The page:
As a gaffer, you are responsible for the lighting and power requirements of a film set. It's no small task, but it is one that can be learned with experience. Unfortunately, many inexperienced gaffers make the same mistakes over and over again. However, these mistakes can easily be avoided if you know what to look out for. In this blog post, we'll take a look at some of the most common mistakes inexperienced gaffers make when setting up lights and power on set.
One of the most common mistakes new gaffers make is not taking into account how much power each light will draw from the generator or main power source. If you don't account for the total wattage required by all your lights and equipment, you may find yourself in an unexpected blackout situation during filming. To avoid this issue, use a wattmeter to measure how much power each light draws and add it up to get an accurate number of watts your generator needs to produce in order to meet your lighting needs without any issues.
Another mistake many inexperienced gaffers make is not calculating their lighting levels correctly. Lighting levels refer to how bright or dim your lights need to be in order to achieve the desired mood or atmosphere on set. This calculation should be done before you even start setting up your lights as it will save time later on when you don't have to adjust every single light individually in order to get them just right. A good way to calculate lighting levels is by using lux meters which measure brightness levels accurately and quickly so that you can tweak each light accordingly with minimal fuss.
Finally, another mistake that inexperienced gaffers tend to make is not checking their equipment before they arrive on set. This includes making sure all cables are working properly and that all bulbs are functioning correctly. By doing this pre-check beforehand, you can save yourself a lot of time and hassle later on as well as ensure that everything runs smoothly during filming without any unexpected surprises popping up due to faulty equipment or cables that suddenly stop working during production.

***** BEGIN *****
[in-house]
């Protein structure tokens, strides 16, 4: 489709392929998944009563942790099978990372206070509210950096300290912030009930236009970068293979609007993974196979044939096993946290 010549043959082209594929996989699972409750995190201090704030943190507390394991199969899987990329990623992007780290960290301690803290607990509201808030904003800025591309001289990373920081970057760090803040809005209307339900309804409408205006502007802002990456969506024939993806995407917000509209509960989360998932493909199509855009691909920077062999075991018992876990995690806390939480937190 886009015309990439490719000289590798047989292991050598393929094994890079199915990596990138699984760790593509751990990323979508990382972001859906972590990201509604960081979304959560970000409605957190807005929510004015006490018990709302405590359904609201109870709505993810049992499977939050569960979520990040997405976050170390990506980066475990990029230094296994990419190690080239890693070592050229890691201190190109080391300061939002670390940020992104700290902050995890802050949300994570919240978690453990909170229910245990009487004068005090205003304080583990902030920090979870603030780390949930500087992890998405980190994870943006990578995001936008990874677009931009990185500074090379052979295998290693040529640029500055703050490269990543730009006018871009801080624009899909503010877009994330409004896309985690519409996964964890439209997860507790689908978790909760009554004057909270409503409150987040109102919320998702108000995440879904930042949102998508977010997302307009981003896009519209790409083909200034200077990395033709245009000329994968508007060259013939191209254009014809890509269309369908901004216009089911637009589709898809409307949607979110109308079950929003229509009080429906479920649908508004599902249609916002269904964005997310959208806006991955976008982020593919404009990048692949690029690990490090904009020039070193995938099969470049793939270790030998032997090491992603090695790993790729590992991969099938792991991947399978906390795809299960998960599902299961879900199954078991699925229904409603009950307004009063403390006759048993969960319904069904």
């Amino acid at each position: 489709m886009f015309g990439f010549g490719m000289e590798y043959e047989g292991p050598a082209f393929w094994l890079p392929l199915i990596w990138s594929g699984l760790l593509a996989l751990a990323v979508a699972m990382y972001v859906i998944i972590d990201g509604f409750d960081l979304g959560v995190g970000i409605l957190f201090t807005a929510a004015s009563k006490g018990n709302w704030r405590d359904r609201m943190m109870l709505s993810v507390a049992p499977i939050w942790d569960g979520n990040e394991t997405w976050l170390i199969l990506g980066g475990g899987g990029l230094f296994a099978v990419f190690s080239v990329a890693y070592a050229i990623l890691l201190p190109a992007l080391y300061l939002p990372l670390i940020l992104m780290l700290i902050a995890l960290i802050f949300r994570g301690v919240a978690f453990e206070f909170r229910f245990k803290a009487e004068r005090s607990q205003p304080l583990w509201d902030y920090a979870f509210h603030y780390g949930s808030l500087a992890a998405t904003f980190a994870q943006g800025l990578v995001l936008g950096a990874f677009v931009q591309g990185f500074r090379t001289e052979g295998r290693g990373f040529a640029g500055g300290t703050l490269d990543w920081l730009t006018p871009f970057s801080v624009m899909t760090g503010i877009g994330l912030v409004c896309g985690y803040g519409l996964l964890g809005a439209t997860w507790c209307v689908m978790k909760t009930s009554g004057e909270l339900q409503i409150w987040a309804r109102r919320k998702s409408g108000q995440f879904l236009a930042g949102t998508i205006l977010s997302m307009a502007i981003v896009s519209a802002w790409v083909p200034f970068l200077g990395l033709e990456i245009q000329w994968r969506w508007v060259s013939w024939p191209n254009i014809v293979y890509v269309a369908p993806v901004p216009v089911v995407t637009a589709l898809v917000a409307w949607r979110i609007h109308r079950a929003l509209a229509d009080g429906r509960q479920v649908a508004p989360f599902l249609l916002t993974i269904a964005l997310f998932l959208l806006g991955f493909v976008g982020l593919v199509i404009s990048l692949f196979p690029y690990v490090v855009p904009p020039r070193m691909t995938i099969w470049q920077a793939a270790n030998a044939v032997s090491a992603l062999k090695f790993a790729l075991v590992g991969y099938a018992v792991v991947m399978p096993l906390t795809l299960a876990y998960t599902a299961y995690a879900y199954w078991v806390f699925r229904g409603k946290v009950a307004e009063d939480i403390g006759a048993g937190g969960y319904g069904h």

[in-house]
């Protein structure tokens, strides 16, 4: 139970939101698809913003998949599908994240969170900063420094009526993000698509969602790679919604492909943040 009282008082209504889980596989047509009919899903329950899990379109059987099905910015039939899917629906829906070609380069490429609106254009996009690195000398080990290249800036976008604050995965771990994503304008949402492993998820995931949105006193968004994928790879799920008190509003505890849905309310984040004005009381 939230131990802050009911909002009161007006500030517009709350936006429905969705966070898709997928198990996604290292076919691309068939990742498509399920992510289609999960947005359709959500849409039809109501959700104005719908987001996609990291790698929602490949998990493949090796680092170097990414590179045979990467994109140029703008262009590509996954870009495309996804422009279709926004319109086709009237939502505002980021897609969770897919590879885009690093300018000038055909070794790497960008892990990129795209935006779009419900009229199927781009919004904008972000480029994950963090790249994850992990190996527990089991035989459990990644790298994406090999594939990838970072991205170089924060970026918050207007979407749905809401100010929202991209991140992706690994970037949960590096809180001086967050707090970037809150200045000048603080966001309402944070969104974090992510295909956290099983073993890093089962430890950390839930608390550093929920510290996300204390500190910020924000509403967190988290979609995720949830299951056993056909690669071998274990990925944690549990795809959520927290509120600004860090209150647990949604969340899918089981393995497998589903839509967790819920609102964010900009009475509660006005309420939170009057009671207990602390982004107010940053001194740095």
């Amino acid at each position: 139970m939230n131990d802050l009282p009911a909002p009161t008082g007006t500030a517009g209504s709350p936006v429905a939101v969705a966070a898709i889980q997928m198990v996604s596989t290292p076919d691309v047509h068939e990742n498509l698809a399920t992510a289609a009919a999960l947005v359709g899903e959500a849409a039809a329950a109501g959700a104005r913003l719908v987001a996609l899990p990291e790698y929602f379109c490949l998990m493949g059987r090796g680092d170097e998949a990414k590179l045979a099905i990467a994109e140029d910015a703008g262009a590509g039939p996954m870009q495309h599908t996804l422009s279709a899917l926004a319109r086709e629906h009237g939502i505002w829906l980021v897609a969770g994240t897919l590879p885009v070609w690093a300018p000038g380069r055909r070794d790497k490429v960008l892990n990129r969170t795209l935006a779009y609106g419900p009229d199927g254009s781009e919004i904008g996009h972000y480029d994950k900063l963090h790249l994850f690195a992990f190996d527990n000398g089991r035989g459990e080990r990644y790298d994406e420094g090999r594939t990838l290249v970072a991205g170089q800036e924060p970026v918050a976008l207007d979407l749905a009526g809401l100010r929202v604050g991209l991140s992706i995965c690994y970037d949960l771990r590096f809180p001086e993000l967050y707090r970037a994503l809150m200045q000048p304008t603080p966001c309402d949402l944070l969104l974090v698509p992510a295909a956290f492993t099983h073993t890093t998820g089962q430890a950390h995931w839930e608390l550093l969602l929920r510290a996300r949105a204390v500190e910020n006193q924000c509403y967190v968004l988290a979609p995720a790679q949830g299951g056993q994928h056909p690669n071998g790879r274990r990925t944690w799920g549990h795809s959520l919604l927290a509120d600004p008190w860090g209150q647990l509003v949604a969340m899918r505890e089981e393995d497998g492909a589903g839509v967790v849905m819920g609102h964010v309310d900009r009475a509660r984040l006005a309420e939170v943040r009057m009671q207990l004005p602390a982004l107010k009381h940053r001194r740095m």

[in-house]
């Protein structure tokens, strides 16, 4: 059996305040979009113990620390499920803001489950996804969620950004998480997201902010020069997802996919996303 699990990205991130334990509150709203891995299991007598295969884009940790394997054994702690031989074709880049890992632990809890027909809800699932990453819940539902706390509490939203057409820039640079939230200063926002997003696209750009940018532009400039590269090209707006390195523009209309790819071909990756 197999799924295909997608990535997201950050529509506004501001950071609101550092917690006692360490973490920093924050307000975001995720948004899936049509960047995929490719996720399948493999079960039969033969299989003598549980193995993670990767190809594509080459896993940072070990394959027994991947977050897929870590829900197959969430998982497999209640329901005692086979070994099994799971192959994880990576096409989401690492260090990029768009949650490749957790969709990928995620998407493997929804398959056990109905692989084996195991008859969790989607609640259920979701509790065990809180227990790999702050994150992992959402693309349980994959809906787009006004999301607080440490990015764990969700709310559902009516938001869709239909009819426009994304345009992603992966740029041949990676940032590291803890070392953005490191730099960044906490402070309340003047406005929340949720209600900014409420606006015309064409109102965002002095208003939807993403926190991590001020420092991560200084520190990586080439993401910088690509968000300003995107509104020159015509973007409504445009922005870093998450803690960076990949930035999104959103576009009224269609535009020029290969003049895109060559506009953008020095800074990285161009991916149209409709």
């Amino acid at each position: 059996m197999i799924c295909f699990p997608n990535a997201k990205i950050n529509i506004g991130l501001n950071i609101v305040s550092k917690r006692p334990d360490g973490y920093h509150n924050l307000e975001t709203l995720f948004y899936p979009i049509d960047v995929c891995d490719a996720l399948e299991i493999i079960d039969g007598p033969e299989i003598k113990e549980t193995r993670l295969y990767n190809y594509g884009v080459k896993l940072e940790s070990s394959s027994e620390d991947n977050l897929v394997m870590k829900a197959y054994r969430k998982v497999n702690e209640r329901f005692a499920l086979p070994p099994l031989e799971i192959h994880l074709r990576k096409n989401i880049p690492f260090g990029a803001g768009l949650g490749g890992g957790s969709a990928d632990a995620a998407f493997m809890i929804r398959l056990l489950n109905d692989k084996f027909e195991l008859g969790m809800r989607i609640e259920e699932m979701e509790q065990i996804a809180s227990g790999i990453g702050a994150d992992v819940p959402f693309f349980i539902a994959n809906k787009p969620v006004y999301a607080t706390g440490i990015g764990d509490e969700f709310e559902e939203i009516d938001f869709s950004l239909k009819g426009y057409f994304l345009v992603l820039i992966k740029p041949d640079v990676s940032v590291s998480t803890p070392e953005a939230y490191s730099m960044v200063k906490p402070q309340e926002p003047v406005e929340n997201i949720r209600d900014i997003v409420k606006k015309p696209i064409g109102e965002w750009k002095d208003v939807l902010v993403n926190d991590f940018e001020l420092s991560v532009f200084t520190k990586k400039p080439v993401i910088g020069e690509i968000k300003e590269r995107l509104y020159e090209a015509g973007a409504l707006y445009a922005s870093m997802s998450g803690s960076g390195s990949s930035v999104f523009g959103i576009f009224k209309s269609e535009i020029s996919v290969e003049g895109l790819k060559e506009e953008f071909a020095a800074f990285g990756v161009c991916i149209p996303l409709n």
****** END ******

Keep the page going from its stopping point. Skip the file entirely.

Making mistakes while working as a gaffer is inevitable—especially if you’re new to the job—but by avoiding some of these common blunders outlined above, such as not accounting for power loads or checking equipment beforehand, you can significantly reduce the likelihood of problems arising while filming. For more tips on being a successful gaffer, contact Tiki Grip & Electric today! We provide grip electric & lighting rentals for film production sets so our team has plenty of experience dealing with these kinds of issues firsthand! Reach out today with any questions about our rental services or advice on how best to avoid common mistakes made by inexperienced gaffers!